9 Things You Probably Didn’t Know About Tears

Ashley Zhao, Staff Writer

Crying is a universal experience that all humans share, from the time that we’re babies to the age of adulthood, we all do it. But how much do people actually know about tears? Although crying is something we all share, not very many of us know much about these salty beads of liquid. This article will list nine different things you may or may not have known about tears.

There is More Than One Type of Tear

According to Lauren Bylsma, a Postdoctoral Scholar at the University of Pittsburgh, and her co-author Ad J.J.M. Vingerhoets of Tilburg University in the Netherlands, there are three different tears a human can produce. The first is basal tears, which are always present in our eyes, and are secreted for the purpose of lubricating, moisturizing, and protecting our eyes. The reflex tear is one that is produced for defending the eye against irritation from wind, smoke, and chemical irritants like Syn-propanethial-S-oxide, which is found in onions. There’s also some evidence to suggest that these tears are also chemically different. The third type of tear is the one we are most familiar with: emotional tears. One study from the 1980s stated that emotional tears may contain more protein than other tears, but the research isn’t conclusive.

The Composition of a Tear is Similar to Saliva

Saliva and tears are both made up out of proteins, salt, and hormones! In addition, they both come from the Exocrine glands, which are glands that produce substances to help your body. These substances include both tears and saliva, as they help keep a certain part of your body healthy. As saliva keeps your mouth dry, tears protect your eyes from irritants.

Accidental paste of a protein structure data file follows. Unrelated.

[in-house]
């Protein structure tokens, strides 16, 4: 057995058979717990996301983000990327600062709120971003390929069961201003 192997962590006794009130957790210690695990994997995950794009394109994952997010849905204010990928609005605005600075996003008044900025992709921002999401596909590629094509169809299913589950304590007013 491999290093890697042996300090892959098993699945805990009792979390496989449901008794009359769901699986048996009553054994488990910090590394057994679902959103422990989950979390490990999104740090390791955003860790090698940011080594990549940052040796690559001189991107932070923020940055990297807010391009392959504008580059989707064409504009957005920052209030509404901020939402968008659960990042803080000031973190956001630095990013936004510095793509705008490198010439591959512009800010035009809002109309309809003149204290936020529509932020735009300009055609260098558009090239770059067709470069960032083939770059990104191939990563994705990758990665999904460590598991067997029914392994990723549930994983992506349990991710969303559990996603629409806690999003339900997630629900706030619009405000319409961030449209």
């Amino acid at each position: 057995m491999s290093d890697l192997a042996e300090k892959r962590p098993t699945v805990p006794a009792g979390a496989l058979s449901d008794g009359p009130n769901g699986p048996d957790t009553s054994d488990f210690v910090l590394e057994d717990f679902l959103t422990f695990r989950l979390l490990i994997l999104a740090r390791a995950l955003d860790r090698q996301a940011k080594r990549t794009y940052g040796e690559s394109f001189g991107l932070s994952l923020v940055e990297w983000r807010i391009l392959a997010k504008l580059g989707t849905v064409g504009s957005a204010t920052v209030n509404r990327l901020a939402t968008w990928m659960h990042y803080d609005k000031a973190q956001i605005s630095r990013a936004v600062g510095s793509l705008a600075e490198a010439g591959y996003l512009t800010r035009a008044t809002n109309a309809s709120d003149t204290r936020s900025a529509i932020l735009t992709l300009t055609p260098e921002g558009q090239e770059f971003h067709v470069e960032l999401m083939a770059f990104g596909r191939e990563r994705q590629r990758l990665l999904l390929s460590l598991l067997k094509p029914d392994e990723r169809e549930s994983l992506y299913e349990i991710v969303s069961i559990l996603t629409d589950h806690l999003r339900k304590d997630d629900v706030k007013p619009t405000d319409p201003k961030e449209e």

The Anatomical Reason Why Your Nose Runs After Crying

Bylsma stated that “the nose is running because the tears actually go in the nasal cavity…some of them end up in your nose, so your nose runs.” But for the headaches that appear after crying, Bylsma says that it might be related to the water loss we experience from tearing up, or because our muscles tighten up when we get upset.

Researchers Don’t Have a Solid Reason for Why we Cry

There are many theories circulating around about why we cry, but some scientists suggest that we evolved to cry as a distress signal. However, we cry without making any noise at all, not even a yelp! Bylsma explained that as humans develop over time, the things we’ve evolved to have can have multiple purposes. She said that “crying is a way to elicit support from others during times of distress.” Which explains why babies cry to get the attention of their parents, while adults might cry to elicit the sympathy of a friend or loved one. In an argument, crying is like a trigger to resolve an issue faster. After all, how could you get mad at somebody when they’re crying?

Women do cry more often than men, and the gender difference may be cultural